The first time Chloe said it was while cooking with me too. I guess that means those are pretty special times for little ones.

Hopefully she doesn't realize that she can say that and get away with pretty much anything... at least for a few weeks while it's still new and exciting for me. She may be right smack dab in the middle of the Terrible Twos, but she sure is a sweet li'l thing!

Sunday, October 11, 2009

Hey look, it's a.... ?

My mom dressed Opie up as a clown this time for the local animal expo's pet costume contest.

He really has a pretty good attitude about being forced to wear a skirt and being paraded around for all the world to see.

People would look and point and laugh and say, "Oh, look at the ____."

You can fill in the blanks. Mostly he was called a pony or a baby horse. But then there were a few that thought he was a goat, and one kid even yelled, "Hey Grandma, look at the camel!" Seriously. It's almost like they're city folks or something...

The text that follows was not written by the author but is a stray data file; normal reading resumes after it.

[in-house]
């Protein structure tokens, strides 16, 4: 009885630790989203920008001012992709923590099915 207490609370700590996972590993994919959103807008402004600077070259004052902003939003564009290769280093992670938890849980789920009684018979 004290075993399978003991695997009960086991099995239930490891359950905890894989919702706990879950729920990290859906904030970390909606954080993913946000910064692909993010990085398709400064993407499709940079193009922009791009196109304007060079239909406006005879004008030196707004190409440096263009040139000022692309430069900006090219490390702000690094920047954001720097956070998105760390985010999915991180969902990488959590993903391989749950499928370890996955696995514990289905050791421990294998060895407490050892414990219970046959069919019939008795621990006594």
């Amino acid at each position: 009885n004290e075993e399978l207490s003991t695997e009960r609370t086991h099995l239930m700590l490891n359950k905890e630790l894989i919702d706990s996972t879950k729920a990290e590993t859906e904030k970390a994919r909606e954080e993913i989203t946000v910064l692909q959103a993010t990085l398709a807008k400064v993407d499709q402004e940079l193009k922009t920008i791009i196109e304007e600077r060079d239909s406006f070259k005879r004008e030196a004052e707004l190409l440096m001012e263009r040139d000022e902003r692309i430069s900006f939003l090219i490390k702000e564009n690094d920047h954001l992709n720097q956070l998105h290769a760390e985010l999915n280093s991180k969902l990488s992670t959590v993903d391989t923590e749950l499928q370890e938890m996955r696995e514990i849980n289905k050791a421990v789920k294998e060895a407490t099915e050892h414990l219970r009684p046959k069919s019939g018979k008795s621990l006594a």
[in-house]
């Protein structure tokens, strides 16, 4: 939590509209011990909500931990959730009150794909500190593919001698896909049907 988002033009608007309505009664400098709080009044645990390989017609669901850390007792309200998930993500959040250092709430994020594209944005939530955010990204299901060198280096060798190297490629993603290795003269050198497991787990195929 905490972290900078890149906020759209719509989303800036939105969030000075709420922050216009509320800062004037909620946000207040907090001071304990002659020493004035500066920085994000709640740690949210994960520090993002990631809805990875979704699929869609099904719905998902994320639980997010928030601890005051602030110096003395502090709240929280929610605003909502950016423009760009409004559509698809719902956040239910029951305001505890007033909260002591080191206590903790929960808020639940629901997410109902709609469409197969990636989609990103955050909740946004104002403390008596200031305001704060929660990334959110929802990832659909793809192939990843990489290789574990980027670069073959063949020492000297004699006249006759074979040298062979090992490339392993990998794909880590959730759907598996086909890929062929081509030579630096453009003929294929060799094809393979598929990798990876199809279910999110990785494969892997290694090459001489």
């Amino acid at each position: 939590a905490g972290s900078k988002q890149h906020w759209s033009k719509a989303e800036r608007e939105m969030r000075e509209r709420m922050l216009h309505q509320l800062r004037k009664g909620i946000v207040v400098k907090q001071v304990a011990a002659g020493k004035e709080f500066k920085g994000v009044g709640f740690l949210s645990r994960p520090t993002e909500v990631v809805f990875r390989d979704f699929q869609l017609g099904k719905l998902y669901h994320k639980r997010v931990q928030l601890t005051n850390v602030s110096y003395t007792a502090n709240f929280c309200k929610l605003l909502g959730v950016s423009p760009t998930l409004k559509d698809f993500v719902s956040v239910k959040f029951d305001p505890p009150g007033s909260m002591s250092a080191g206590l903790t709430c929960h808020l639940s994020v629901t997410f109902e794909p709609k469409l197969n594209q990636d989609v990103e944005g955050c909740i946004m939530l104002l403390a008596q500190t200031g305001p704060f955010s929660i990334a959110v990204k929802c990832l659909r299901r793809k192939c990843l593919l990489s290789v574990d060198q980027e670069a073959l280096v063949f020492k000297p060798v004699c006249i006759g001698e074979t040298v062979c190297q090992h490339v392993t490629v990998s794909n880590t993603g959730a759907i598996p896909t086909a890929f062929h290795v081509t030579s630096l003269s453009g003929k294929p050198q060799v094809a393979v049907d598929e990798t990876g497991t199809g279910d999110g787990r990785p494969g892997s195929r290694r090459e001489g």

Monday, October 5, 2009

A sweater

I got up half an hour ago, thinking it was already 6:30. Then I looked at the clock a few minutes ago and realized it's only 6, so it must've been 5:30. Love when that happens - it's like an extra hour got added to the day.


I made a sweater.

It's for Chloe. I used the KnitWare software again for this... I'm still not sold enough on this software to actually purchase it, since things seem to turn out a little wonky without some tweaking and altering and constant measuring. But it's a pretty little sweater.

Yarn: Lionbrand Homespun, cream colored, with some scraps of off-white and pink unidentified eyelash as trim.
Needles: 10 1/2 circs and dpn's

It's yard saled yarn - cost something like $2.25 to make it. And apparently Blogger felt like turning the photos, so you'll have to look at the screen sideways to see what it's really like. I'm too lazy to fight with it - sorry.


I think it's funny that when my kids see me coming at them with a tape measure they just stand still and put their arms out to their sides, no questions asked. Smart kids. :o)

Saturday, October 3, 2009

The end of the garden